The bodies of two women are still inside an Horry County Sheriff’s transport van as four rescuers stand on the roof. Floodwater has submerged the vehicle, and a 3-foot-wide cut shows a failed rescue attempt.
It would be more than 24 hours before rescue workers manage to remove the women’s bodies.
A South Carolina Department of Natural Resources officer took pictures of the rescue efforts amongst the high waters in the secluded, wooded area of Marion County. The images are the first publicly released photos from the scene.
“Agonizing,” Linda Green said of the photo. “To know my daughter is dead in there … breaks my heart.”
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On Sept. 18, Nikki Green and Wendy Newton were being transported from Horry County to other mental health care facilities in South Carolina. Both were transported under emergency commitment orders even though floodwaters from Hurricane Florence had closed hundreds of roads.
Horry County Sheriff’s Office deputies Stephen Flood and Joshua Bishop were tasked with their transport. They disregarded a route supervisors told them they believed was safe and took a route through Nichols in Marion County, despite being told it was impassable, authorities said.
Around 5 p.m., the duo drove around a barricade on S.C. 76 and into the high waters, officials said. The van stalled and was swept off the road and into a guardrail, investigators said. It sank into a large hole formed by the washout.
Bishop, who was in the passenger seat, freed himself, but Flood, the driver, could not initially escape. Bishop tried to free Green and Newton, but failed. He helped Flood from the vehicle, and crews rescued the two from the van’s roof, according to authorities.
After the van stalled, Green and Newton were alive in a cage-like area of the van. They were not restrained, but both drowned when the floodwaters entered the van, investigators said.
Horry, Marion and other rescue crews spent hours in rescue efforts after the van was washed aside, according to police radio traffic.
The deputies were transported to local hospitals for treatment as rescuers tried to recover the women.
The DNR photo, which was released after a Freedom of Information Act request by The Sun News, was taken around 7:30 p.m. on Sept. 18. Crews tried to rescue the patients by cutting into the roof, but were unsuccessful, according to Division Spokeswoman Kaley Lawrimore.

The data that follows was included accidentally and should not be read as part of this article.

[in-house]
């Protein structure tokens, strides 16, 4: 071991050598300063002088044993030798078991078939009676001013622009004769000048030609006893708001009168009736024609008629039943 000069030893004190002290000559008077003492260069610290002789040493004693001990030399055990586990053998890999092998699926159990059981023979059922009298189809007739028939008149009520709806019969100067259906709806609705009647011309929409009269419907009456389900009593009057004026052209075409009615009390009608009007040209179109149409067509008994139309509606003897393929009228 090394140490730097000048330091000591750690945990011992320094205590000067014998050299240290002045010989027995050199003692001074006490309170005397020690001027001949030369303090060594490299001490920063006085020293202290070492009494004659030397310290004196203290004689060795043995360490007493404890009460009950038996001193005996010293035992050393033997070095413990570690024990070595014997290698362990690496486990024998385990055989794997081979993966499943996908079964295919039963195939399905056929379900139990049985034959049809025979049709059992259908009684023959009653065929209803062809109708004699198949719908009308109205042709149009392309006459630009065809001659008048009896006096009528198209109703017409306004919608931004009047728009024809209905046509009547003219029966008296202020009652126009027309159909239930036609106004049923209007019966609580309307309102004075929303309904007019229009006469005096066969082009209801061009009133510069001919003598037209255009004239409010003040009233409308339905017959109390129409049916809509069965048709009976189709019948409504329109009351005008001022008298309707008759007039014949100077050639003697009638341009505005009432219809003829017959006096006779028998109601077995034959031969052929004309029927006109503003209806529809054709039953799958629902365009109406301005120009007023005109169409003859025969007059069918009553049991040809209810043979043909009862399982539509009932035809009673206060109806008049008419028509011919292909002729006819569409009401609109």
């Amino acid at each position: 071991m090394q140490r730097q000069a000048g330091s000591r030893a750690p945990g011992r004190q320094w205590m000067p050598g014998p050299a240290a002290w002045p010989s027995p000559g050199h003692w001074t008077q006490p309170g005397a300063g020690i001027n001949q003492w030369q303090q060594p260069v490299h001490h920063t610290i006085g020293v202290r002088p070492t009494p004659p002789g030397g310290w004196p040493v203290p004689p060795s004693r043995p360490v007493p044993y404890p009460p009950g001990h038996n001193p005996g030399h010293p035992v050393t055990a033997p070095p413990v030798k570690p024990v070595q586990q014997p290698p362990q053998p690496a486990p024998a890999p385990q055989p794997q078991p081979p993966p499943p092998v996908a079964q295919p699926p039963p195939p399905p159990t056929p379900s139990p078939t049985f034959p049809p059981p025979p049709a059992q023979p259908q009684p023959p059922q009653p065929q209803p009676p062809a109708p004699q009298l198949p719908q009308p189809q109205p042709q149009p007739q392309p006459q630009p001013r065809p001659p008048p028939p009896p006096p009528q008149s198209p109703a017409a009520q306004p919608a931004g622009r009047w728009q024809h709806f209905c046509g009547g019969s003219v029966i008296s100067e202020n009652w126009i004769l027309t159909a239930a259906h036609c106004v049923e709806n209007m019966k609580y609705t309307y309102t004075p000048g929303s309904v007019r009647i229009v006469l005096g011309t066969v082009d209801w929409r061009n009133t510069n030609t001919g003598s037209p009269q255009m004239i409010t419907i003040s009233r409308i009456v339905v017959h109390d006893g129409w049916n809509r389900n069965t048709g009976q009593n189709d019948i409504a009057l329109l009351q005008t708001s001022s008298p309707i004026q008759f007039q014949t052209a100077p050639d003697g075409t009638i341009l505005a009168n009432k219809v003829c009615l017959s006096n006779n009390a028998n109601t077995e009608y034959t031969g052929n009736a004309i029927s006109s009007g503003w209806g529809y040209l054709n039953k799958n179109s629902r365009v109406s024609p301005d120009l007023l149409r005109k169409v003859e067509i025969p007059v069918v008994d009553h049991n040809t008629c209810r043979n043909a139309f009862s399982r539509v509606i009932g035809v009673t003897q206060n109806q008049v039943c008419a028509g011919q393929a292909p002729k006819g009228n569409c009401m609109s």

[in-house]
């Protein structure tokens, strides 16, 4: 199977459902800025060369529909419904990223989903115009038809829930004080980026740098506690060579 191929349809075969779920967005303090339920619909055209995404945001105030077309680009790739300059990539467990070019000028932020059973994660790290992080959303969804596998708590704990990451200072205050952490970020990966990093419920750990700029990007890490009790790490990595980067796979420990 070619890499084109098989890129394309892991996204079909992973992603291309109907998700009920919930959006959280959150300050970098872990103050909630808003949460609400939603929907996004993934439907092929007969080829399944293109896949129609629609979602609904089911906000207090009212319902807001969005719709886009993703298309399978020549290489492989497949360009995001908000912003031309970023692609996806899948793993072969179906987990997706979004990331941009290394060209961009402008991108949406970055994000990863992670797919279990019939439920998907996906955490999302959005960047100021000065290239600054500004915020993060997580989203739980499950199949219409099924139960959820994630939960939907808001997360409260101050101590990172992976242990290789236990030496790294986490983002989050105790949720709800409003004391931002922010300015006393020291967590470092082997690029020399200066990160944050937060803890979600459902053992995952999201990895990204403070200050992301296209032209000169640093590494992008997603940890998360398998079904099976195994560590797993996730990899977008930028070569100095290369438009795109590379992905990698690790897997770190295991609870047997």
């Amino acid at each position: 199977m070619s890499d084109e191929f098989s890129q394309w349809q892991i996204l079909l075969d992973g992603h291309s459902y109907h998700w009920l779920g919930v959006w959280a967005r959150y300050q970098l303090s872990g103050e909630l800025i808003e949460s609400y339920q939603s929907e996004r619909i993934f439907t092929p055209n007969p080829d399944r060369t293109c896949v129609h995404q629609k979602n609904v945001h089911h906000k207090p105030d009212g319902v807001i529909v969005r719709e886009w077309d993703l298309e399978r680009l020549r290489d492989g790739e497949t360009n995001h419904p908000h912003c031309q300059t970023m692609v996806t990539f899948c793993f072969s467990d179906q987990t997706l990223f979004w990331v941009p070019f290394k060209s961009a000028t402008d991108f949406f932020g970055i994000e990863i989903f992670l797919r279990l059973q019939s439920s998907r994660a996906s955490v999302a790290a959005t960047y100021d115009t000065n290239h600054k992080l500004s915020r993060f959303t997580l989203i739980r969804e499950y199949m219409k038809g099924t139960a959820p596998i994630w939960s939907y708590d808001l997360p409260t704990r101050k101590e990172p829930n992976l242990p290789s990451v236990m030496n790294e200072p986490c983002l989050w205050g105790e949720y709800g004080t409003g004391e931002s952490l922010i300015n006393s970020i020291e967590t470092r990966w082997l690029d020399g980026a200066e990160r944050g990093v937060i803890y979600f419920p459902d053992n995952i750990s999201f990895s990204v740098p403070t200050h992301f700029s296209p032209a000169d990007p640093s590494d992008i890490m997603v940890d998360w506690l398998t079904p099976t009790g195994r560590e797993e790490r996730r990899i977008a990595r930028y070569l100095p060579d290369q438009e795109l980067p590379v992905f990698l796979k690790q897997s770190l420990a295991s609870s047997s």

Linda Green said the photo shows the “stupidity and idiocy” of the deputies who drove into the floods. They ignored the state’s warnings about “turn around, don’t drown.”
“Why couldn’t they have followed their own policies and orders?” Linda Green asked.
Bishop’s attorney Bert von Herrmann called the incident a “horrible, tragic accident.” Von Herrmann added his client tried to save the woman and saved his partner.
“There would have been three dead if not for my client,” Von Herrmann said.
Flood’s attorney declined to comment on the photo. But, previously said they were looking forward to the facts being presented as the case is prosecuted.
The DNR also provided reports from dive team members on Sept. 19 and Sept. 24. The day after the drowning, a diver dove 10 feet deep for about an hour to recover the women.
“We attempted to cut the roof off the van with a torch supplied by SLED,” he wrote in the report. “After a failed attempt, I pulled the side door open against the current. I was able to gain entry into the side door and cage door within the van.” The report said he found the two women, unrestrained, and removed their remains without further difficulty.
A week after the incident, rescue crews removed the van from the road, though a door fell off and DNR teams were called to help recover it, according to agency reports.
A month after the incident, the Horry County Sheriff’s Office announced it fired Flood and Bishop. Last week, Marion County Solicitor Ed Clements formally charged the two ex-deputies. Flood faces two counts of involuntary manslaughter and two counts of reckless homicide. Bishop faces two counts of involuntary manslaughter.
Both are free on bond.
A new bill
Soon after the drowning, members of the Green family decried mental health patients being transported in cage-like vans and the decision to move them during a state of emergency.
This week four South Carolina senators introduced a bill to address those issues. The introduction comes after two congressional hearings in Columbia about the drownings.
The new law would permit agencies to wait until conditions are safe to transport those taken into custody during a natural disaster or if life-threatening conditions exist. Agencies would have 72 hours after conditions are declared safe to complete the transport. Under the current law, transports must be complete with in 72 hours of their order.
The bill also calls for transport officers to be part of a “therapeutic transport unit” and complete crisis-intervention training. An unmarked sedan should be used for transport, when possible, the bill states.
A physician also would be required to notify a friend or relative of a patient that needs to be transported. That loved one could transport the patient for care, but would assume responsibility and liability.
Linda Green said there is some comfort seeing a bill introduced. Though she also said she wants a provision to ensure patients aren’t transported in cage-like vehicles.
“I’m glad the state senators are helping us with this,” she said.